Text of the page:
Lyama Shepel – Ginzburg’s cellmate in the cellars at Black Lake. Lyama, whose real
name is Lydia, had worked for the Chinese–Far Eastern Railway, but, upon her
return, she was arrested as a spy, like so many other CFER
Interrogator Livanov – Ginzburg’s interrogator in the cellars at Black Lake. Livanov cheers
Ginzburg briefly with his seemingly placid demeanor, his Kazan accent, and his
old-fashioned speech patterns, but Ginzburg soon realizes how devoted Livanov is
to his work.
Tsarevsky – The State Security Lieutenant. Like many other officials at Black
Lake, Tsarevsky is maniacal and sadistic.
Major Yelshin – The deceptively kind-looking interrogator who asks Ginzburg to write
out her confession. Later, Yelshin passes through Kolyma as a prisoner while
Ginzburg is working in the kitchen.
Garey Sagidullin – A fellow prisoner at Black Lake. Sagidullin is a Leninist who was
arrested in 1933 and occupies the cell next to Ginzburg’s, often tapping on
their shared wall.
Ira Yegereva – The third prisoner in Ginzburg’s jail cell, along with Lyama. Ira is
a postgraduate student whom Ginzburg saw once or twice at the
Lieutenant Bikchentayev – Another interrogator at Black Lake.
Volodya Dyakonov – A former writer on Ginzburg’s staff at Red Tartary.
Dyakonovis brought in as a witness against Ginzburg while
she is being held at Black Lake.
Nalya Kozlova – Another staff member of Red Tartary. Kozlova is also
brought in as a witness against Ginzburg and calmly signs her
Yefrem Medvedyev – A fellow prisoner whom Ginzburg speaks to on the Black Maria. Yefrem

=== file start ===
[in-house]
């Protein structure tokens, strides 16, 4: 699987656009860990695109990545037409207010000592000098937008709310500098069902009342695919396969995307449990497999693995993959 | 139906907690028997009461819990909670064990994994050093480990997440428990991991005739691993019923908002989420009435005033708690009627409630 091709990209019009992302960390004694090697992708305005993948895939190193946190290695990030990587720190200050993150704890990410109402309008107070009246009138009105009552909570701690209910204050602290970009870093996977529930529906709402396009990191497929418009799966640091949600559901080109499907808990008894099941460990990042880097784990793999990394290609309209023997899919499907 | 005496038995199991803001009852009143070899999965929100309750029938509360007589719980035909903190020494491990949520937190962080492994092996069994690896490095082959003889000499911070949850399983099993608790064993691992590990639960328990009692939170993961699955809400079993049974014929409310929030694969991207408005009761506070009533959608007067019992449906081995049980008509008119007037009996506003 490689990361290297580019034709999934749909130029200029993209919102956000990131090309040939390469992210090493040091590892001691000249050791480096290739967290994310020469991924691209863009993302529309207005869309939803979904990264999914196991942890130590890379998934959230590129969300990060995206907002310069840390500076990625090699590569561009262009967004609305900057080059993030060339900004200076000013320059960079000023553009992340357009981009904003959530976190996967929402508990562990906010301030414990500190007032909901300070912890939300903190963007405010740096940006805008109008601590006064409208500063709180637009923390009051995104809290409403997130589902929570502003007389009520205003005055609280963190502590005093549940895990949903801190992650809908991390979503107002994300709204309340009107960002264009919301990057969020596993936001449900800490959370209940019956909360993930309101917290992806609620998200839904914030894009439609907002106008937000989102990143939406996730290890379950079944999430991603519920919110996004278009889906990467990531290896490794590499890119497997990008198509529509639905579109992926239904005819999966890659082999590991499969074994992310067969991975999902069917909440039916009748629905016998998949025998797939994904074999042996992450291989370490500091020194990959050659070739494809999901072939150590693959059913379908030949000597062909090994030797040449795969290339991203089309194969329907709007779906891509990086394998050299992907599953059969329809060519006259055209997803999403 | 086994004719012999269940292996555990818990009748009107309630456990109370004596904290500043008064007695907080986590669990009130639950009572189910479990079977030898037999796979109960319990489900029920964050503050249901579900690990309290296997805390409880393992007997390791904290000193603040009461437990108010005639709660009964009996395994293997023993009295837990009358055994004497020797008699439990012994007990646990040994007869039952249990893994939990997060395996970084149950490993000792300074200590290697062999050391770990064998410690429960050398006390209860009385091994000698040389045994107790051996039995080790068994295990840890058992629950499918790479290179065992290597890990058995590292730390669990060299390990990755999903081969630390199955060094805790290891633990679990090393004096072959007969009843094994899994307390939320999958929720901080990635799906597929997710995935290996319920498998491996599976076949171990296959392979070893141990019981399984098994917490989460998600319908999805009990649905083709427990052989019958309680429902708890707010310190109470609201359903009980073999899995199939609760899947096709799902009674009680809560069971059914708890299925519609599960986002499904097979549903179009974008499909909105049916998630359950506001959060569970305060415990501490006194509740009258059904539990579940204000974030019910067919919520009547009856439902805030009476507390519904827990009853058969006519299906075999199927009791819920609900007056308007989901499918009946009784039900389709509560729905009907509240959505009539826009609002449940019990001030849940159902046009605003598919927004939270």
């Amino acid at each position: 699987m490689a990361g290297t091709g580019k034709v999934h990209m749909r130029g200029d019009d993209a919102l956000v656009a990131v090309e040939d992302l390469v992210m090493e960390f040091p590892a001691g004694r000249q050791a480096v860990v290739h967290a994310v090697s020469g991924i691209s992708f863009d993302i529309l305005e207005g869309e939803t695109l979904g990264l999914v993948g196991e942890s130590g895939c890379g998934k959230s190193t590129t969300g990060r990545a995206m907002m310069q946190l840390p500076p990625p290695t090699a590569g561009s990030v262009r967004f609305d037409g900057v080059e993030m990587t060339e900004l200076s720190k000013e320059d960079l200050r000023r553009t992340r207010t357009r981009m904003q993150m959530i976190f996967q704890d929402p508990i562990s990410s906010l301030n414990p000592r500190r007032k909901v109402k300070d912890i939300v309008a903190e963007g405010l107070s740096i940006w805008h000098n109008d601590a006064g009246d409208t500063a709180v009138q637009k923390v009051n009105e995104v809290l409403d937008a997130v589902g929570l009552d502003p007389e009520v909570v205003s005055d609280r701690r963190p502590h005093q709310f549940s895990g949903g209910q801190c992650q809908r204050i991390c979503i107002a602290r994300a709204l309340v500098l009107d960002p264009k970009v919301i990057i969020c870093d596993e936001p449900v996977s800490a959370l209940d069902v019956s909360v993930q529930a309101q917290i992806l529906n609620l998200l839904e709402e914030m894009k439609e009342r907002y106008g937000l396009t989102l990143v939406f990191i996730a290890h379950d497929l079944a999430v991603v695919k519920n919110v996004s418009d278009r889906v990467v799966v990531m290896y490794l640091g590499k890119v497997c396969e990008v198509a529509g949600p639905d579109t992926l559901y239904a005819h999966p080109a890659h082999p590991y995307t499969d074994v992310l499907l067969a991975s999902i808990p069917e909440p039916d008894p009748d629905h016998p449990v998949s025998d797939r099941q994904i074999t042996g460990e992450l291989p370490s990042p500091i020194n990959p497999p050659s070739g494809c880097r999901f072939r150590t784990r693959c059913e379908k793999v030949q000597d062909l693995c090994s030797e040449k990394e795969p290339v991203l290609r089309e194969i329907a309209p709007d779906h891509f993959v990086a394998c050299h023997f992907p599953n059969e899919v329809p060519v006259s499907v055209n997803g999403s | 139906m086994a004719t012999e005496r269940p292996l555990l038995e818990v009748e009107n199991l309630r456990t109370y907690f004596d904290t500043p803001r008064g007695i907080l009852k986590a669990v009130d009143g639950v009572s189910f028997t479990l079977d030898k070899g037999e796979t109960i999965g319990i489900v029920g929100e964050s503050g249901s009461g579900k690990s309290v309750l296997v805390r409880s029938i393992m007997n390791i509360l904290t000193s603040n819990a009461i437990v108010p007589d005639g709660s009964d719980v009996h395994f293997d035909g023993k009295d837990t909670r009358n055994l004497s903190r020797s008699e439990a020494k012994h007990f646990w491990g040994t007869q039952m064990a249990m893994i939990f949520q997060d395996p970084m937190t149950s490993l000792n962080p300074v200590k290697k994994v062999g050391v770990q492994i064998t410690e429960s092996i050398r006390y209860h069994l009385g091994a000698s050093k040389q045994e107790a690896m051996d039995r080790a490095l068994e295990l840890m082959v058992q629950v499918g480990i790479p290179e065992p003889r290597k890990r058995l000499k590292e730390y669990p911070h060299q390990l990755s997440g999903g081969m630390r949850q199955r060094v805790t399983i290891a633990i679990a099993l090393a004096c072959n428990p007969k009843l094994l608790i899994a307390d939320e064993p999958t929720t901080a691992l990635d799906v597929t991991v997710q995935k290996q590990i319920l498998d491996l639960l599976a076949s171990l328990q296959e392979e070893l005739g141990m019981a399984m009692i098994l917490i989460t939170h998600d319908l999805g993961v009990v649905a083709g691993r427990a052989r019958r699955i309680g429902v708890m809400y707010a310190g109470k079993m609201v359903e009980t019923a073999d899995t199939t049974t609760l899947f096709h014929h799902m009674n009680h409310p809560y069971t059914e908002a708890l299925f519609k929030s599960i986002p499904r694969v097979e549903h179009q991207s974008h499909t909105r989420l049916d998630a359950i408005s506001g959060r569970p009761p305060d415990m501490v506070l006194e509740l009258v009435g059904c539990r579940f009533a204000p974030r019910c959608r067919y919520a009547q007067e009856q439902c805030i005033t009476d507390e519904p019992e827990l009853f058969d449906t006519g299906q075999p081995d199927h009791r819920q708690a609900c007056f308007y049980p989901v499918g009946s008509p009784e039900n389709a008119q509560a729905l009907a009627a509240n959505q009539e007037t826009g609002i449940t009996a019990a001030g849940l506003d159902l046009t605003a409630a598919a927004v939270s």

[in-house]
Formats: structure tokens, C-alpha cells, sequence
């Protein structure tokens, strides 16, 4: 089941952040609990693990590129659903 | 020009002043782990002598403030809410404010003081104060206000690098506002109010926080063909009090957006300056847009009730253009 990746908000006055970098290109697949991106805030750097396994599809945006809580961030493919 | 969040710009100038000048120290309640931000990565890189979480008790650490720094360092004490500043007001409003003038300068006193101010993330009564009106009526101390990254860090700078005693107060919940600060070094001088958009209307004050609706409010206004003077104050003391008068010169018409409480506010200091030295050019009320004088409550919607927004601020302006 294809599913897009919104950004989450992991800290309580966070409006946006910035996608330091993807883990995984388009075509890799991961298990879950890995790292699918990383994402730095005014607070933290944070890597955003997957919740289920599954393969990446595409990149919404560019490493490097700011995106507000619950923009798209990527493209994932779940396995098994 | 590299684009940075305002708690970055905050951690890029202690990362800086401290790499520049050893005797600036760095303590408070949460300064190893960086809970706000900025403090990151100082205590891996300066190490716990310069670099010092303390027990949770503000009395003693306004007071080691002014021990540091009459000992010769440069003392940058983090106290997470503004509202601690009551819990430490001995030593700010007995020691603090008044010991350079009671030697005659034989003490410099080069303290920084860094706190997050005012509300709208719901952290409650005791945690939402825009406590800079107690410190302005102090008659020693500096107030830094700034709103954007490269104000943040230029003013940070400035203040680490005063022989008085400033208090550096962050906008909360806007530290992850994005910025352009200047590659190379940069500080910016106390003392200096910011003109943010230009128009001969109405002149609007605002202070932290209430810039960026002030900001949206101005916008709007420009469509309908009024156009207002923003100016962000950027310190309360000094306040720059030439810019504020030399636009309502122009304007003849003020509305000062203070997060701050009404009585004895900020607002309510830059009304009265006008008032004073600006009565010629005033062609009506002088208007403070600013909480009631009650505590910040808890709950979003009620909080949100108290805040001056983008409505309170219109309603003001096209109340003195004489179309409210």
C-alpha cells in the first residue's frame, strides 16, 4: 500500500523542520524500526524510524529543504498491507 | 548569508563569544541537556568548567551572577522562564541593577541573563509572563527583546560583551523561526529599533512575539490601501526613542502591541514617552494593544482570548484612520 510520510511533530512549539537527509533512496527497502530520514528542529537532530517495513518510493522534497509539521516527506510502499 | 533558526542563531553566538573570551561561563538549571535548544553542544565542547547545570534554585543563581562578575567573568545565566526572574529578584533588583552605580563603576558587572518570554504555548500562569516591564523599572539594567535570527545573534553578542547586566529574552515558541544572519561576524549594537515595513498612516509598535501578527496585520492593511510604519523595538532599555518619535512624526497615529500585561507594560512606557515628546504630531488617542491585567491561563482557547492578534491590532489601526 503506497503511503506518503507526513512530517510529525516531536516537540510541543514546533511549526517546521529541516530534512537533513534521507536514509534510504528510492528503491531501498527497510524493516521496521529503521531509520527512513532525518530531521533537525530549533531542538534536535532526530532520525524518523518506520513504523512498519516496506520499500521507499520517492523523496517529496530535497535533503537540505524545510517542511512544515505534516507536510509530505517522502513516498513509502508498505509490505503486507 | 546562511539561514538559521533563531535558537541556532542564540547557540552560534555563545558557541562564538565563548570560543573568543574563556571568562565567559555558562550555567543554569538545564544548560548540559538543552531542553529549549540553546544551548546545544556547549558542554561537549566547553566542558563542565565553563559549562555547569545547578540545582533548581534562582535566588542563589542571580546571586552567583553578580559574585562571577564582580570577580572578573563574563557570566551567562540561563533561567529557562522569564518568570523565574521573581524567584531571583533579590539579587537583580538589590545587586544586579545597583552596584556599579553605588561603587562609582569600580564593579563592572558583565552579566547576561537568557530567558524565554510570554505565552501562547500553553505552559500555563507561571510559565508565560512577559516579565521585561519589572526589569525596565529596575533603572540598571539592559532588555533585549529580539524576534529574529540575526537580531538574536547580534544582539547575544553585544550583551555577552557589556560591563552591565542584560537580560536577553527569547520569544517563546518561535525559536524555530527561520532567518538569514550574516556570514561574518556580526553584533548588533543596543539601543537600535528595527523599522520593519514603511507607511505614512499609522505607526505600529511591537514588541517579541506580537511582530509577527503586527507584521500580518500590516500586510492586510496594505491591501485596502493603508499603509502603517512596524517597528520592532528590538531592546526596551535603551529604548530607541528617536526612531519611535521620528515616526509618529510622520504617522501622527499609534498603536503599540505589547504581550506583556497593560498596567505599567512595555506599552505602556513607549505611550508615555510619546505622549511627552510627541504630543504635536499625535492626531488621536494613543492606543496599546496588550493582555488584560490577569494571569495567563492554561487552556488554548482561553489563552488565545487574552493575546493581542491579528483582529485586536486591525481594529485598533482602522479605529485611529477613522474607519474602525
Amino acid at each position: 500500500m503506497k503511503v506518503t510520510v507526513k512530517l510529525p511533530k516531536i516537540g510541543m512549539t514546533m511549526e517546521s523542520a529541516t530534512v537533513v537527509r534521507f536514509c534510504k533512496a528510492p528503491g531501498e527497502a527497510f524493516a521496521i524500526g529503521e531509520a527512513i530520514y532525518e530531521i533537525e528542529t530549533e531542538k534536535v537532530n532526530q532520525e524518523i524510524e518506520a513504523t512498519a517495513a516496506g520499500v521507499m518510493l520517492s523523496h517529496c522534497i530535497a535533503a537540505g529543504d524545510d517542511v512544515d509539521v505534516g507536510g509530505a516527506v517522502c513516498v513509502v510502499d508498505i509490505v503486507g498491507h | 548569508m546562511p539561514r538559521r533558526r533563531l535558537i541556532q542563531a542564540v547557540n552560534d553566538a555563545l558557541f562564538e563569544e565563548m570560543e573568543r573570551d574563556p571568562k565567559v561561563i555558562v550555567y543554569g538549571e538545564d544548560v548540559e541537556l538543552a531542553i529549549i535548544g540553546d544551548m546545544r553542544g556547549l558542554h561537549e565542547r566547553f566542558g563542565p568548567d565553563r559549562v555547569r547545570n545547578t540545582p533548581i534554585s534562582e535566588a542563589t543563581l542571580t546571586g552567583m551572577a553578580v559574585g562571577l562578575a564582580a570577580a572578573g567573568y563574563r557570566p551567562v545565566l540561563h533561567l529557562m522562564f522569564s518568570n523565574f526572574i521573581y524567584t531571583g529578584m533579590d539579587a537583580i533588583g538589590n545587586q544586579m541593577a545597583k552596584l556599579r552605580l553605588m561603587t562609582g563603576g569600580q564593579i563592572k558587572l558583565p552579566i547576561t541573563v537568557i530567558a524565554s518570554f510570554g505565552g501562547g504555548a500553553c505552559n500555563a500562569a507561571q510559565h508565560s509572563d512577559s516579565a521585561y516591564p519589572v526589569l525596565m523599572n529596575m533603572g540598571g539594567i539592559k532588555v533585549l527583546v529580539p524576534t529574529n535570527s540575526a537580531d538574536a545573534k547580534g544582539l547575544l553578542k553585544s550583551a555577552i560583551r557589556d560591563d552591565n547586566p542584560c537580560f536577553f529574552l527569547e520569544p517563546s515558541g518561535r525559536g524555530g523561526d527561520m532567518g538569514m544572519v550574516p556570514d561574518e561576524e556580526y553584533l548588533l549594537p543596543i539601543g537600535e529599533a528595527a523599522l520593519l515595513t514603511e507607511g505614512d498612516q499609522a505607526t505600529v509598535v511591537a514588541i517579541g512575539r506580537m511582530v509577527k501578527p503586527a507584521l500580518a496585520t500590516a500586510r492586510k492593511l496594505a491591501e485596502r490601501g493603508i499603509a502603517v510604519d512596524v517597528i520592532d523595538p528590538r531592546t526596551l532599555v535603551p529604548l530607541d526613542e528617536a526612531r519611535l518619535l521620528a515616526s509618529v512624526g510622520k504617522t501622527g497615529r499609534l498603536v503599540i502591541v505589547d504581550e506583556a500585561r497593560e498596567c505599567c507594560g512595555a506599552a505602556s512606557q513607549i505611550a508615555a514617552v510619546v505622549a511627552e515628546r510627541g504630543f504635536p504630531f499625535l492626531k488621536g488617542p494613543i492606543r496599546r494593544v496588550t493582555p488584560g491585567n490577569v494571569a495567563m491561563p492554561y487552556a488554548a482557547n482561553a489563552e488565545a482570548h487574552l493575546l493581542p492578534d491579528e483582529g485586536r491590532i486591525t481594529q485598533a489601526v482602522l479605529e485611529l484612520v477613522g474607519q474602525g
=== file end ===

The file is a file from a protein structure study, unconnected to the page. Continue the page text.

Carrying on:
and Ginzburg first knew each other when he was a postgraduate student at the
Big Anna – A fellow inmate at the Krasin Street prison. Big Anna is in jail for
telling political jokes.
Lydia – Another inmate at the Krasin Street prison. Lydia is a seasoned
prisoner, having been incarcerated many times.
Little Anna – A party activist and another inmate at Krasin Street.
Nina – Yet another inmate at Krasin Street. Nina is an honest working girl
who is in jail for failing to report overhearing a joke about
Nadezhda Derkovskaya – Another Krasin Street inmate, who was arrested along with her
Zinaida Abramova – The wife of the head of the Council of the People’s Commissars of the
Tartar Republic. Zina, as she is known, seems bewildered by her first experience
in prison and is convinced she is going to be released. Instead, the
interrogators beat her.
Julia Karepova – A biologist and orthodox party member who shares the Black Maria with
Ginzburg. In a twist of fate, Julia later becomes Ginzburg’s cellmate at
Rimma Faridova – Another passenger in the Black Maria. Rimma caves and signs whatever
the interrogators put before her.